The Schistosomiasis Control Initiative (SCI): rationale, development and implementation from 2002-2008

Parasitology. 2009 Nov;136(13):1719-30. doi: 10.1017/S0031182009990400. Epub 2009 Jul 27.


Schistosomiasis remains one of the most prevalent parasitic diseases in developing countries. After malaria, schistosomiasis is the most important tropical disease in terms of human morbidity with significant economic and public health consequences. Although schistosomiasis has recently attracted increased focus and funding for control, it has been estimated that less than 20% of the funding needed to control the disease in Africa is currently available. In this article the following issues are discussed: the rationale, development and objectives of the Schistosomiasis Control Initiative (SCI)-supported programmes; the management approaches followed to achieve implementation by each country; mapping, monitoring and evaluation activities with quantifiable impact of control programmes; monitoring for any potential drug resistance; and finally exit strategies within each country. The results have demonstrated that morbidity due to schistosomiasis has been reduced by the control programmes. While challenges remain, the case for the control of schistosomiasis has been strengthened by research by SCI teams and the principle that a national programme using 'preventive chemotherapy' can be successfully implemented in sub-Saharan Africa, whenever the resources are available. SCI and partners are now actively striving to raise further funds to expand the coverage of integrated control of neglected tropical diseases (NTDs) in sub-Saharan Africa.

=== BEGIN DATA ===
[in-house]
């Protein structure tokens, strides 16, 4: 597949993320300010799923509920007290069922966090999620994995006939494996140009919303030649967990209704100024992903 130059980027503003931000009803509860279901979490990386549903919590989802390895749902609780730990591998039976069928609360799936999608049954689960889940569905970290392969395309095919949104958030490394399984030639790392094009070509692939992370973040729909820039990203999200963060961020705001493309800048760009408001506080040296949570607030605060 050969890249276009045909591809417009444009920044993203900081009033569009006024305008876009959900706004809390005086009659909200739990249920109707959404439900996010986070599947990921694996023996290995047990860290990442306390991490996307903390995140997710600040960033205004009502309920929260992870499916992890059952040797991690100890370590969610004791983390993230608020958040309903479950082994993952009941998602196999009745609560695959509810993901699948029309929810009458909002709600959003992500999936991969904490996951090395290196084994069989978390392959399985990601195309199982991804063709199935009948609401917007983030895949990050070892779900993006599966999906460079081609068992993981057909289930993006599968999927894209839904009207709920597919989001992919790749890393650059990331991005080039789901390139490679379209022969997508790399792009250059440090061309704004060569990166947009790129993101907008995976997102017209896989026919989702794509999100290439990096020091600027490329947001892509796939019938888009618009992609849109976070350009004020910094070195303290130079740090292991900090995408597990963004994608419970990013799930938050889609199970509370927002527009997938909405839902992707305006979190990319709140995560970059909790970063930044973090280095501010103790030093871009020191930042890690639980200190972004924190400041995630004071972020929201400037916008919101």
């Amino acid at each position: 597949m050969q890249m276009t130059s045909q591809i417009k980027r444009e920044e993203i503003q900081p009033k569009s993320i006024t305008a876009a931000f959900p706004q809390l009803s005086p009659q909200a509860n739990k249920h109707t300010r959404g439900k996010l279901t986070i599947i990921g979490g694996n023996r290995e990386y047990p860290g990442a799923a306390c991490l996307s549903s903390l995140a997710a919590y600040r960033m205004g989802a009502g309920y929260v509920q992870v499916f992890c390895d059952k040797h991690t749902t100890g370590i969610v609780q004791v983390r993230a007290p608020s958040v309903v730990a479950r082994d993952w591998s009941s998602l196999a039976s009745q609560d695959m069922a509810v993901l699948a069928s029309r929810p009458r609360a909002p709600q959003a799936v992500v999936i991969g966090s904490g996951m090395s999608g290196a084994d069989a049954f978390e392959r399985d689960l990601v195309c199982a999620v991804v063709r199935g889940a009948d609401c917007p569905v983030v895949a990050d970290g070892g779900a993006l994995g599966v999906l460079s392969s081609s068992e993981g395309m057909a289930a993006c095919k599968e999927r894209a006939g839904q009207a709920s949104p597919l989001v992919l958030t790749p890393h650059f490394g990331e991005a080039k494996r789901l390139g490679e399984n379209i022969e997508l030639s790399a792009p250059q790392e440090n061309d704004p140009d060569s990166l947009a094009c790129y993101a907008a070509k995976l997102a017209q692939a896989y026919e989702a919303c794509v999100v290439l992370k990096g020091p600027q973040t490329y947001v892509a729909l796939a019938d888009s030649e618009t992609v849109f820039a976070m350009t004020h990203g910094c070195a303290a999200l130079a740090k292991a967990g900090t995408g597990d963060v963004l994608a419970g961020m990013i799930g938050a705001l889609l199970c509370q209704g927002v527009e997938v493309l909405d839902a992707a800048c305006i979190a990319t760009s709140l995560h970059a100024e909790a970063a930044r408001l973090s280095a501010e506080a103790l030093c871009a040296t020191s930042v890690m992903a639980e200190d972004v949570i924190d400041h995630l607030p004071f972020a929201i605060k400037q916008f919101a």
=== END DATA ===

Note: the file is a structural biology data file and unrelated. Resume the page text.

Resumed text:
Publication types

  • Research Support, Non-U.S. Gov't

MeSH terms

  • Adolescent
  • Africa South of the Sahara / epidemiology
  • Child
  • Communicable Disease Control / methods
  • Communicable Disease Control / organization & administration*
  • Health Education
  • Humans
  • International Cooperation
  • National Health Programs / economics
  • National Health Programs / organization & administration*
  • Public Health / methods
  • Schistosomiasis / epidemiology*
  • Schistosomiasis / prevention & control*
  • Time Factors